It's been a long ride down for shares of Rite Aid (NYSE:RAD) over the past several years. Back in 2017, the split-adjusted price of Rite Aid stock was north of $170. Today, RAD stock trades hands around $7. That is a 95%-plus decrease in Rite Aid stock price in less than three years. For comparison purposes, the S&P 500 is up more than 30% over that same stretch.Source: Shutterstock In other words, Rite Aid's track record isn't great, and the company hasn't given investors any reason to believe that this huge multi-year downtrend will reverse course anytime soon.Last quarter, Rite Aid's revenues and earnings both missed expectations, with revenues that were flat year-over-year, margins that were down year-over-year, and a net loss that more than doubled year-over-year.InvestorPlace - Stock Market News, Stock Advice & Trading TipsBut, while Rite Aid's numbers haven't given investors any reason to believe a RAD stock recovery is around the corner, Rite Aid bulls have found strength from an unusual source: Amazon (NASDAQ:AMZN), the former Rite Aid and physical retail killer that recently added Rite Aid to its sprawling delivery network. * 8 Dividend Aristocrat Stocks to Buy Now No Matter What That's great news for RAD stock. Indeed, it's the type of news that could put an end to this stock's multi-year sell-off.At the same time, it's also the type of news that could be just hype. And, because Rite Aid stock has been such a big loser for so long, investors have given up on hope. Instead, investor sentiment is significantly depressed. Thus, until the Amazon catalyst actually shows up on the income statement, the sell-off in RAD stock will persist. Amazon Could Save the Day for Rite AidIn the big picture, Amazon could save the day for Rite Aid, and spark a huge turnaround in RAD stock.The bull thesis is pretty straightforward. Amazon is increasingly looking to expand its shipping network at a low cost. To that end, Amazon is partnering with existing brick-and-mortar retailers to turn those brick-and-mortar retail locations into Amazon delivery locations, or places where Amazon shoppers can pick up their Amazon.com orders.Amazon recently added Rite Aid to that delivery network. That means that millions of Amazon shoppers will presumably start going to Rite Aid stores to pick up their Amazon.com orders.Of those millions, a few hundred thousand will probably buy a candy bar on the way out. Maybe even a few million do. That should provide a nice bump to Rite Aid's revenues.But, more important, those millions of Amazon shoppers are consumers who normally don't go to Rite Aid stores. Rite Aid's core shopper base is 55 & up and makes less than $40,000 a year.Amazon.com shoppers, on the other hand, skew young and rich. That young and rich cohort has a lot of spending power, and they will have a lot of spending power for a long time. Yet, most of them aren't going to Rite Aid stores because they haven't had a reason to.Until now.The bull thesis is that of these millions of young, rich Amazon.com shoppers who go to Rite Aid stores to pick up their Amazon.com orders. A handful will go into Rite Aid stores, and like what they see - maybe it's something as silly as the Thrifty ice cream (which is very good, by the way). Those young, rich shoppers stick. They start going to Rite Aid stores more.Rite Aid starts winning the marginal dollar share in this important cohort. Long term revenue, margin, and profit trends improve. RAD stock bounces back. This Is a "Prove It" SituationThe aforementioned Amazon-inspired bull thesis on RAD stock sounds really good. But, it also lacks tangibility simply because it hasn't materialized yet.That's a problem for Rite Aid. If the tables were flipped, and this was Amazon stock we were talking about (you know, the stock that's up 150% since the start of 2017) then investors wouldn't need tangibility to believe the bull thesis. Amazon's track record is good enough to warrant belief before tangibility materializes.That isn't the case with Rite Aid. As opposed to being up 150% since early 2017, RAD stock is down 95%. Investors here need tangibility to believe the bull thesis. Without it, you won't get the sustainable bulk buying necessary to put RAD stock on a winning course.As such, until this catalyst appears on the income statement via improved revenue and profit trends, RAD stock likely won't reverse course. Bottom Line on Rite Aid StockRite Aid has unique breakout potential from today's depressed levels. But, that breakout potential also comes with a lot of risk. As such, before buying into the RAD stock turnaround, investors are probably best off waiting for confirmation of this turnaround through improving financial trends in the next earnings report.As of this writing, Luke Lango was long AMZN. More From InvestorPlace * 2 Toxic Pot Stocks You Should Avoid * 8 Dividend Aristocrat Stocks to Buy Now No Matter What * 7 Stocks to Buy to Ride the Vegan Wave * 4 Safe Stocks to Buy Amid Trade War Turbulence The post Maybe Amazon Will Wake up Rite Aid Stock, but It's a Risky Bet appeared first on InvestorPlace.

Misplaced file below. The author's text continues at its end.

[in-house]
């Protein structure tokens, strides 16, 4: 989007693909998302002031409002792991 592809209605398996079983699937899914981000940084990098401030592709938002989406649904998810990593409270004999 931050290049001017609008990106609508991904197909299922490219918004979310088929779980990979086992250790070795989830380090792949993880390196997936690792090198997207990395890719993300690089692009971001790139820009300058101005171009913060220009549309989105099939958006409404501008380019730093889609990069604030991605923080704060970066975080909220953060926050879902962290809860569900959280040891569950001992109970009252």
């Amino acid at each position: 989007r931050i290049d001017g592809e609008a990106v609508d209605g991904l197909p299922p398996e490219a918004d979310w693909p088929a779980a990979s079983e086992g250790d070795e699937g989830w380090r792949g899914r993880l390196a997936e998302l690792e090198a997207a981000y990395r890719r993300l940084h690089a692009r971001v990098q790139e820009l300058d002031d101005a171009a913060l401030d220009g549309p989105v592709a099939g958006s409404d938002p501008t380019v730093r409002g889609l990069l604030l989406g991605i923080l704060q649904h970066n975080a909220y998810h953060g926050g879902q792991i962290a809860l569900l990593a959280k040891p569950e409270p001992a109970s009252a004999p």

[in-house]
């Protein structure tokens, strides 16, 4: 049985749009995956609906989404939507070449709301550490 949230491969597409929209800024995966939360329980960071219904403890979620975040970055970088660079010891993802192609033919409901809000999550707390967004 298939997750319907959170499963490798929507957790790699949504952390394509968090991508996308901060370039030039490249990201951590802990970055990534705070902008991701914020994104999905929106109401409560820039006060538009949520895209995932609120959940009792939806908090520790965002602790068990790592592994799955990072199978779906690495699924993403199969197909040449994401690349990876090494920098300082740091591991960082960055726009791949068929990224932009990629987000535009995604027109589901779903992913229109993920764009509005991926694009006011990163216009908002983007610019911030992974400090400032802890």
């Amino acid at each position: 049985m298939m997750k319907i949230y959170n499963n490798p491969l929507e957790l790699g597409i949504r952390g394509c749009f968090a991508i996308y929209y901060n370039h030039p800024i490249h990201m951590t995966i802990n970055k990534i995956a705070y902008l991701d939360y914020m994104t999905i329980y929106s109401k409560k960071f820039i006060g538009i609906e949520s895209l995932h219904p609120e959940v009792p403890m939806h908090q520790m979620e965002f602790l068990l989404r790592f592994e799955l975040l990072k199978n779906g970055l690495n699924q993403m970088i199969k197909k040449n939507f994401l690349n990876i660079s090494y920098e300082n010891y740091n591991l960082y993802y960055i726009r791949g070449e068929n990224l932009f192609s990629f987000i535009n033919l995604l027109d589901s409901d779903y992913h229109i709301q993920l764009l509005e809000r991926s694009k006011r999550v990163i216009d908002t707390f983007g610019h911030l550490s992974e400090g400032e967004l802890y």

If you were to tell me that Rite Aid (NYSE:RAD) is the most disappointing name in the markets today, you won't get much argument from my end. To paraphrase that Dos Equis guy, I don't always look at the RAD stock price. But when I do, it's usually down.Source: Shutterstock And this year is turning out to be no exception. Against January's opening volley, Rite Aid stock has lost more than half its value. Since early 2017, shares have largely charted an ugly bearish trend channel. There was a nine-or-so-month span -- between November 2017 through early August 2018 -- when shares ticked higher. Obviously, that respite from the volatility did not pan out.Technically, this is what worries prospective speculators regarding the RAD stock price. At any time, the fundamentals can disappoint the markets. When they invariably do, the resulting selloff is fast and furious.InvestorPlace - Stock Market News, Stock Advice & Trading TipsThat said, the most recent earnings report for the first quarter of fiscal 2020 produced an anomaly. As usual, the underlying company stunk up the field. Against a consensus per-share profitability target of a loss of 8 cents, actual earnings per share came in 14 cents in the red. Moreover, Rite Aid also missed its revenue forecast of $5.38 billion. Instead, it delivered $5.37 billion.But following the Q1 disclosure, the RAD stock price surged 24%. Why? A fresh deal with Amazon (NASDAQ:AMZN) gave beleaguered stakeholders hope for a substantive turnaround. * 7 A-Rated Stocks Under $10 On the surface, I can see why investors were excited. Under this partnership, Amazon customers can go pick up their orders at participating Rite Aid stores. But with Rite Aid stock having lost all that enthusiasm, is it worth the risk? Amazon Deal Provides an Intriguing Case for RAD StockMy InvestorPlace colleague Will Ashworth takes a very cautious approach with Rite Aid stock. I don't blame him. Indeed, I'm sure that most people follow his thinking.To summarize, RAD stock is a boring investment: mostly, it sells medication for sick people, along with the occasional candy bar. The company has no business absorbing the kind of red ink that it did, including an operating loss that jumped nearly 80% year-over-year to $92.0 million.Regarding the Amazon deal, Ashworth believes it will help Rite Aid. However, because people have already spent their money on their Amazon order, a residual sale is unlikely, leading Ashworth to comment, "I just don't think it will benefit nearly as much as people imagine, and that's negative for RAD stock."Logically, I understand his point. Still, I think the Amazon deal is incredibly symbiotic for Rite Aid stock for one key reason: demographics.Most Rite Aid shoppers are 55 and older, and make less than $40,000 a year. On the other end of the spectrum, Amazon shoppers are young, tech savvy, and make serious bank. With the Amazon Counter program, Rite Aid will get foot traffice from a previously untouched demographic.And this demographic reality counters a point that Ashworth made: the typical Amazon customer will probably make that secondary or residual sale … depending on how Rite Aid displays its counter merchandise.Plus, let's consider the most obvious element here: Rite Aid will potentially see a wave of non-typical customers in their store locations. That gives management an opportunity to sell their brand to a younger and upwardly mobile audience. * 10 Generation Z Stocks to Buy Long Granted, this is a long shot. But I wouldn't give up on Rite Aid stock yet, not when it's getting interesting. Short-Term Trade Idea Is ViableIf the Amazon deal only brought retirees on a fixed income to Rite Aid, I'd wholeheartedly agree with Ashworth; these types of shoppers won't much benefit RAD stock.But in many ways, the Amazon shopper is the exact opposite of the Rite Aid customer. So, the bullish argument doesn't necessary revolve around the deal; instead, it's what management can do with this groundbreaking opportunity.Now I don't think it's a coincidence that Rite Aid stock bounced off support at the low $6 level. Sure, the enthusiasm over the Amazon Counter locations ultimately didn't work out. I believe many investors got cold feet.However, the markets are still giving management a chance here. That's why shares haven't fallen off a cliff. Therefore, if you're risk tolerant, a measured short-term bet on RAD stock isn't as crazy as you might think.As of this writing, Josh Enomoto did not hold a position in any of the aforementioned securities. More From InvestorPlace * 2 Toxic Pot Stocks You Should Avoid * 10 Cyclical Stocks to Buy (or Sell) Now * 7 Biotech ETFs That Should Remain Healthy * 7 of the Hottest AI Stocks to Buy Now The post Take a Deeper Look at Rite Aid Stock and the Amazon Deal appeared first on InvestorPlace.